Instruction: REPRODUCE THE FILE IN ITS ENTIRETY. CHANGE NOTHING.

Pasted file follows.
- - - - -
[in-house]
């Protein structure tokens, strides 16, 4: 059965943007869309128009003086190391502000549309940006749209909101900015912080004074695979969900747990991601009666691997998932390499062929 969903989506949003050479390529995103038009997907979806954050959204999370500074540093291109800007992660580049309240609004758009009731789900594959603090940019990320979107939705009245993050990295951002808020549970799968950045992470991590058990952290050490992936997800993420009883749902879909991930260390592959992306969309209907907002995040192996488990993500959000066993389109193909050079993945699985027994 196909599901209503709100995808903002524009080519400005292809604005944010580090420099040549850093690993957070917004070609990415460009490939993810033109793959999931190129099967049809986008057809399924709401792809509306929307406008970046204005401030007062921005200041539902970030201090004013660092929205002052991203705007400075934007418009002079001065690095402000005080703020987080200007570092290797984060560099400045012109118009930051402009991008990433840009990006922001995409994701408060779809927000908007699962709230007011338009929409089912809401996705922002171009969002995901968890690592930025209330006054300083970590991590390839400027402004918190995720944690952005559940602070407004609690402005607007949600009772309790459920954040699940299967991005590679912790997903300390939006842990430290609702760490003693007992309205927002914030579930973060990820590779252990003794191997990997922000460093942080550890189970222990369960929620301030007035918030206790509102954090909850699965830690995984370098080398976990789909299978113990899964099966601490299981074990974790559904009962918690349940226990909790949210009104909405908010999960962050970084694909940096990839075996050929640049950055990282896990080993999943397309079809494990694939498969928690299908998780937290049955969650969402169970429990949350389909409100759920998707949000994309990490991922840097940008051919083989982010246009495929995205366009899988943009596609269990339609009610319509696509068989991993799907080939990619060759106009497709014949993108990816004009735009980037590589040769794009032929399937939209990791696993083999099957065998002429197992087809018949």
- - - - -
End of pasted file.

[in-house]
């Protein structure tokens, strides 16, 4: 059965943007869309128009003086190391502000549309940006749209909101900015912080004074695979969900747990991601009666691997998932390499062929 969903989506949003050479390529995103038009997907979806954050959204999370500074540093291109800007992660580049309240609004758009009731789900594959603090940019990320979107939705009245993050990295951002808020549970799968950045992470991590058990952290050490992936997800993420009883749902879909991930260390592959992306969309209907907002995040192996488990993500959000066993389109193909050079993945699985027994 196909599901209503709100995808903002524009080519400005292809604005944010580090420099040549850093690993957070917004070609990415460009490939993810033109793959999931190129099967049809986008057809399924709401792809509306929307406008970046204005401030007062921005200041539902970030201090004013660092929205002052991203705007400075934007418009002079001065690095402000005080703020987080200007570092290797984060560099400045012109118009930051402009991008990433840009990006922001995409994701408060779809927000908007699962709230007011338009929409089912809401996705922002171009969002995901968890690592930025209330006054300083970590991590390839400027402004918190995720944690952005559940602070407004609690402005607007949600009772309790459920954040699940299967991005590679912790997903300390939006842990430290609702760490003693007992309205927002914030579930973060990820590779252990003794191997990997922000460093942080550890189970222990369960929620301030007035918030206790509102954090909850699965830690995984370098080398976990789909299978113990899964099966601490299981074990974790559904009962918690349940226990909790949210009104909405908010999960962050970084694909940096990839075996050929640049950055990282896990080993999943397309079809494990694939498969928690299908998780937290049955969650969402169970429990949350389909409100759920998707949000994309990490991922840097940008051919083989982010246009495929995205366009899988943009596609269990339609009610319509696509068989991993799907080939990619060759106009497709014949993108990816004009735009980037590589040769794009032929399937939209990791696993083999099957065998002429197992087809018949």